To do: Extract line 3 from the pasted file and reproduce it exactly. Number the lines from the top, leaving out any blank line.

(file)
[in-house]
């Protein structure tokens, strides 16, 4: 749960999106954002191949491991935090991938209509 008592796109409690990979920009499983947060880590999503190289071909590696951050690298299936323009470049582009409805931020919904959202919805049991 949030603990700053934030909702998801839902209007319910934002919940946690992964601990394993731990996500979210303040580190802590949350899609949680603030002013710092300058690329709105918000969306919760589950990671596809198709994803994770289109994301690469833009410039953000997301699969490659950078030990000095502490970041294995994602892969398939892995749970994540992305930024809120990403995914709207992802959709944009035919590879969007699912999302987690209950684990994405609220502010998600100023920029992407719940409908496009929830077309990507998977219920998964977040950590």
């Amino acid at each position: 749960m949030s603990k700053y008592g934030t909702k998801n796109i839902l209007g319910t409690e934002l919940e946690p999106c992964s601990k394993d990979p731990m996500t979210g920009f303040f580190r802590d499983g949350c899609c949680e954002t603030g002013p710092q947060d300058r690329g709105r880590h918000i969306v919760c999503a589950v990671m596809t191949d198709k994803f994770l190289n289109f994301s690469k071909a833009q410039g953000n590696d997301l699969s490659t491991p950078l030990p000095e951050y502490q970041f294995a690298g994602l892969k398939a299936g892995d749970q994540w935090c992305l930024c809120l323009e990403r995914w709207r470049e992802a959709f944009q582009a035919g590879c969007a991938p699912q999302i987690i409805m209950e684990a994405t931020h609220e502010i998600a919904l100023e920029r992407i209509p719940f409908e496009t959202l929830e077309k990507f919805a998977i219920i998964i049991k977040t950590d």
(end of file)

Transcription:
């Amino acid at each position: 749960m949030s603990k700053y008592g934030t909702k998801n796109i839902l209007g319910t409690e934002l919940e946690p999106c992964s601990k394993d990979p731990m996500t979210g920009f303040f580190r802590d499983g949350c899609c949680e954002t603030g002013p710092q947060d300058r690329g709105r880590h918000i969306v919760c999503a589950v990671m596809t191949d198709k994803f994770l190289n289109f994301s690469k071909a833009q410039g953000n590696d997301l699969s490659t491991p950078l030990p000095e951050y502490q970041f294995a690298g994602l892969k398939a299936g892995d749970q994540w935090c992305l930024c809120l323009e990403r995914w709207r470049e992802a959709f944009q582009a035919g590879c969007a991938p699912q999302i987690i409805m209950e684990a994405t931020h609220e502010i998600a919904l100023e920029r992407i209509p719940f409908e496009t959202l929830e077309k990507f919805a998977i219920i998964i049991k977040t950590d």